The long-term effects of a plant closure are rather evident—job loss, financial difficulty for displaced workers. And if not managed correctly, it can also have a negative impact on the company’s public image. But what happens prior to a plant closure?
When the decision is made to close facilities, it is typically due to loss of market share and/or economic downturn, and is precipitated by a corporate restructuring plan in the hopes of re-stabilizing its finances. This corporate strategy is relying upon plant closures to turn its company around and maintain operations—but it has a significant impact on its unions. Typically, before a plant can even cut jobs, it is required to negotiate with the union,under the terms of their contract.
The threat of a work stoppage is possible, if management and labor cannot come to an amicable agreement during the lay-off process as a result of a plant closure. Many organizations fail to effectively plan for the continuation of their operations while they are in the middle of a restructuring plan. More so, they have to confront potential negative issues that may arise with the union at other plants that are not closed.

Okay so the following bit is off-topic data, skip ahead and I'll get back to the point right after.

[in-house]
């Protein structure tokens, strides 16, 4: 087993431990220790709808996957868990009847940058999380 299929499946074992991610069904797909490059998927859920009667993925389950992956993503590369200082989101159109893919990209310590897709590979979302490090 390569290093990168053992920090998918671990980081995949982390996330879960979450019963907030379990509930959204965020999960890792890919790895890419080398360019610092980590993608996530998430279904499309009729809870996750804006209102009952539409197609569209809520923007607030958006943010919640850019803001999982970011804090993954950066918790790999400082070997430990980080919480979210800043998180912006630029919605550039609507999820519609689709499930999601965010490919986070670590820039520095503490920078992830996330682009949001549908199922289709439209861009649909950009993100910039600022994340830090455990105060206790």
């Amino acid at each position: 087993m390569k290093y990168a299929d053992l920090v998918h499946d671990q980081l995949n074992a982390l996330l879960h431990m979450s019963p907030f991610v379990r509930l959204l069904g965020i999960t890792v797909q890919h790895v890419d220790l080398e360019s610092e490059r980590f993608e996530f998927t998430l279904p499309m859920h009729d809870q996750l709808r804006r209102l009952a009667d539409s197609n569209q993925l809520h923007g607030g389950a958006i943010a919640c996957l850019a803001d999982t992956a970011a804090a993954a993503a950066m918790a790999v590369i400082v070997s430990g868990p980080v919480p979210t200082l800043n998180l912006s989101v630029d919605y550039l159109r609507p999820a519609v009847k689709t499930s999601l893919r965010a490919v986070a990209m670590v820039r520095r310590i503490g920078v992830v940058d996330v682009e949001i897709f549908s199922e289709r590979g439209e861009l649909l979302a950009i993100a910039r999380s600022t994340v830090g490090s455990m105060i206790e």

MADI, over the past 17 years, has consulted with organizations throughout the United States, in developing Business Continuity Plans that carefully take into account the operational risks associated with a plant closure. Even in the face of lay-offs as a result of plant closures, it is essential that organizations consider turning to MADI’s business continuity consultants to help plan for work stoppage issues that may arise during the negotiating process with unions affected by a plant closing. We can proudly attest that our services have contributed to strike avoidance by increasing our clients’ leverage at the negotiating table.
Despite the fall-out of a plant closure, organizations have the benefit of MADI’s expertise to assist in ensuring that any threats to the continuation of their business operations are dealt with professionally and strategically.